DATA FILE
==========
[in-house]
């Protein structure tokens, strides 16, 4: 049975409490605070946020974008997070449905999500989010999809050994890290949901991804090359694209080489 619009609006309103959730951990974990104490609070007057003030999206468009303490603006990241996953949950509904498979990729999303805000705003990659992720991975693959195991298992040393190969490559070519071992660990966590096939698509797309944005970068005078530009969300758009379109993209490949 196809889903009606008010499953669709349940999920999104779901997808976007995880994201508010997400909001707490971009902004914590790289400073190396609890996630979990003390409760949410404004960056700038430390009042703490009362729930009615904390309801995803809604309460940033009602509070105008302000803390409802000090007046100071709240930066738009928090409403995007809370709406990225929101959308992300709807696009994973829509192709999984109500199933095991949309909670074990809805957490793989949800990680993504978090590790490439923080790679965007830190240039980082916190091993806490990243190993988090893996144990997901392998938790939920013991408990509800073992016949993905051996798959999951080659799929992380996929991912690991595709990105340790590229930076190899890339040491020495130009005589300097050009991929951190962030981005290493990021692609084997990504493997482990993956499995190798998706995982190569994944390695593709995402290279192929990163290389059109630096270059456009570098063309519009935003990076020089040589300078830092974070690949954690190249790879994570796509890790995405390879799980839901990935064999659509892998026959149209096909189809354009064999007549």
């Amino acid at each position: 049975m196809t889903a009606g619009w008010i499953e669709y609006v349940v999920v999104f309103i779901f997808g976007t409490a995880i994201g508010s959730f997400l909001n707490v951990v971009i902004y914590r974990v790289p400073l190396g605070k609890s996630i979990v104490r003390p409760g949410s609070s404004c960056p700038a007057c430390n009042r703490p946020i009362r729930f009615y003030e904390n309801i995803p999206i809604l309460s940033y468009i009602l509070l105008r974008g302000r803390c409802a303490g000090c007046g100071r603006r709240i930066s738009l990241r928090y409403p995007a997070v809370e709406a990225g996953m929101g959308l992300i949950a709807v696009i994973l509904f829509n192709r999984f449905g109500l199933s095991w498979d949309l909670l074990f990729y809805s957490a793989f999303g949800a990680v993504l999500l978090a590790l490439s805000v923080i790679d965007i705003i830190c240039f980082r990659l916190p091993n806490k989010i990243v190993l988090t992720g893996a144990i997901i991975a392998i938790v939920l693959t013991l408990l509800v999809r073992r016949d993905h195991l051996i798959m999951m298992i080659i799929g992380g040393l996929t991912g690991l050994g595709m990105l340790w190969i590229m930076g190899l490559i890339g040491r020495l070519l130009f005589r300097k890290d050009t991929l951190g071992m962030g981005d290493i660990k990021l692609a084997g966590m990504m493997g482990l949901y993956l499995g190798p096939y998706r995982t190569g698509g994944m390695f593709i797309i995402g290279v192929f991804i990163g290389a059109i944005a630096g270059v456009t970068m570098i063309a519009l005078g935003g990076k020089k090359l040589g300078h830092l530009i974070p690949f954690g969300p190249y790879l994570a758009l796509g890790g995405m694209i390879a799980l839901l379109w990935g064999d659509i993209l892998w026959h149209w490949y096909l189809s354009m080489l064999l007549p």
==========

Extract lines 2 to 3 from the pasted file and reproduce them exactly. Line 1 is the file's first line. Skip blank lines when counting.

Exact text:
């Protein structure tokens, strides 16, 4: 049975409490605070946020974008997070449905999500989010999809050994890290949901991804090359694209080489 619009609006309103959730951990974990104490609070007057003030999206468009303490603006990241996953949950509904498979990729999303805000705003990659992720991975693959195991298992040393190969490559070519071992660990966590096939698509797309944005970068005078530009969300758009379109993209490949 196809889903009606008010499953669709349940999920999104779901997808976007995880994201508010997400909001707490971009902004914590790289400073190396609890996630979990003390409760949410404004960056700038430390009042703490009362729930009615904390309801995803809604309460940033009602509070105008302000803390409802000090007046100071709240930066738009928090409403995007809370709406990225929101959308992300709807696009994973829509192709999984109500199933095991949309909670074990809805957490793989949800990680993504978090590790490439923080790679965007830190240039980082916190091993806490990243190993988090893996144990997901392998938790939920013991408990509800073992016949993905051996798959999951080659799929992380996929991912690991595709990105340790590229930076190899890339040491020495130009005589300097050009991929951190962030981005290493990021692609084997990504493997482990993956499995190798998706995982190569994944390695593709995402290279192929990163290389059109630096270059456009570098063309519009935003990076020089040589300078830092974070690949954690190249790879994570796509890790995405390879799980839901990935064999659509892998026959149209096909189809354009064999007549």
């Amino acid at each position: 049975m196809t889903a009606g619009w008010i499953e669709y609006v349940v999920v999104f309103i779901f997808g976007t409490a995880i994201g508010s959730f997400l909001n707490v951990v971009i902004y914590r974990v790289p400073l190396g605070k609890s996630i979990v104490r003390p409760g949410s609070s404004c960056p700038a007057c430390n009042r703490p946020i009362r729930f009615y003030e904390n309801i995803p999206i809604l309460s940033y468009i009602l509070l105008r974008g302000r803390c409802a303490g000090c007046g100071r603006r709240i930066s738009l990241r928090y409403p995007a997070v809370e709406a990225g996953m929101g959308l992300i949950a709807v696009i994973l509904f829509n192709r999984f449905g109500l199933s095991w498979d949309l909670l074990f990729y809805s957490a793989f999303g949800a990680v993504l999500l978090a590790l490439s805000v923080i790679d965007i705003i830190c240039f980082r990659l916190p091993n806490k989010i990243v190993l988090t992720g893996a144990i997901i991975a392998i938790v939920l693959t013991l408990l509800v999809r073992r016949d993905h195991l051996i798959m999951m298992i080659i799929g992380g040393l996929t991912g690991l050994g595709m990105l340790w190969i590229m930076g190899l490559i890339g040491r020495l070519l130009f005589r300097k890290d050009t991929l951190g071992m962030g981005d290493i660990k990021l692609a084997g966590m990504m493997g482990l949901y993956l499995g190798p096939y998706r995982t190569g698509g994944m390695f593709i797309i995402g290279v192929f991804i990163g290389a059109i944005a630096g270059v456009t970068m570098i063309a519009l005078g935003g990076k020089k090359l040589g300078h830092l530009i974070p690949f954690g969300p190249y790879l994570a758009l796509g890790g995405m694209i390879a799980l839901l379109w990935g064999d659509i993209l892998w026959h149209w490949y096909l189809s354009m080489l064999l007549p």